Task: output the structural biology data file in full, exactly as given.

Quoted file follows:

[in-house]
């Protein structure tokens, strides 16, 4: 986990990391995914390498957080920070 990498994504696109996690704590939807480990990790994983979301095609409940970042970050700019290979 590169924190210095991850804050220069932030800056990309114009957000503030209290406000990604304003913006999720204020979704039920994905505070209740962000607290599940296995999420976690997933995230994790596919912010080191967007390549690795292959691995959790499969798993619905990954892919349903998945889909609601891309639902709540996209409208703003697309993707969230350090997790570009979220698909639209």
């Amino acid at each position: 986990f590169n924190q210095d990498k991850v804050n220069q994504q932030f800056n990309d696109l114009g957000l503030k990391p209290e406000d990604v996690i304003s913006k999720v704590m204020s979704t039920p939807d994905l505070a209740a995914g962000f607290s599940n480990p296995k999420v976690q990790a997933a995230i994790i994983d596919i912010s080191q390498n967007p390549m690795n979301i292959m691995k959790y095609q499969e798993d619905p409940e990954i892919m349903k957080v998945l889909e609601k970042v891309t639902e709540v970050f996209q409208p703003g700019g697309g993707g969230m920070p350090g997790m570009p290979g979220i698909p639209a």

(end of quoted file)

[in-house]
């Protein structure tokens, strides 16, 4: 986990990391995914390498957080920070 990498994504696109996690704590939807480990990790994983979301095609409940970042970050700019290979 590169924190210095991850804050220069932030800056990309114009957000503030209290406000990604304003913006999720204020979704039920994905505070209740962000607290599940296995999420976690997933995230994790596919912010080191967007390549690795292959691995959790499969798993619905990954892919349903998945889909609601891309639902709540996209409208703003697309993707969230350090997790570009979220698909639209």
């Amino acid at each position: 986990f590169n924190q210095d990498k991850v804050n220069q994504q932030f800056n990309d696109l114009g957000l503030k990391p209290e406000d990604v996690i304003s913006k999720v704590m204020s979704t039920p939807d994905l505070a209740a995914g962000f607290s599940n480990p296995k999420v976690q990790a997933a995230i994790i994983d596919i912010s080191q390498n967007p390549m690795n979301i292959m691995k959790y095609q499969e798993d619905p409940e990954i892919m349903k957080v998945l889909e609601k970042v891309t639902e709540v970050f996209q409208p703003g700019g697309g993707g969230m920070p350090g997790m570009p290979g979220i698909p639209a």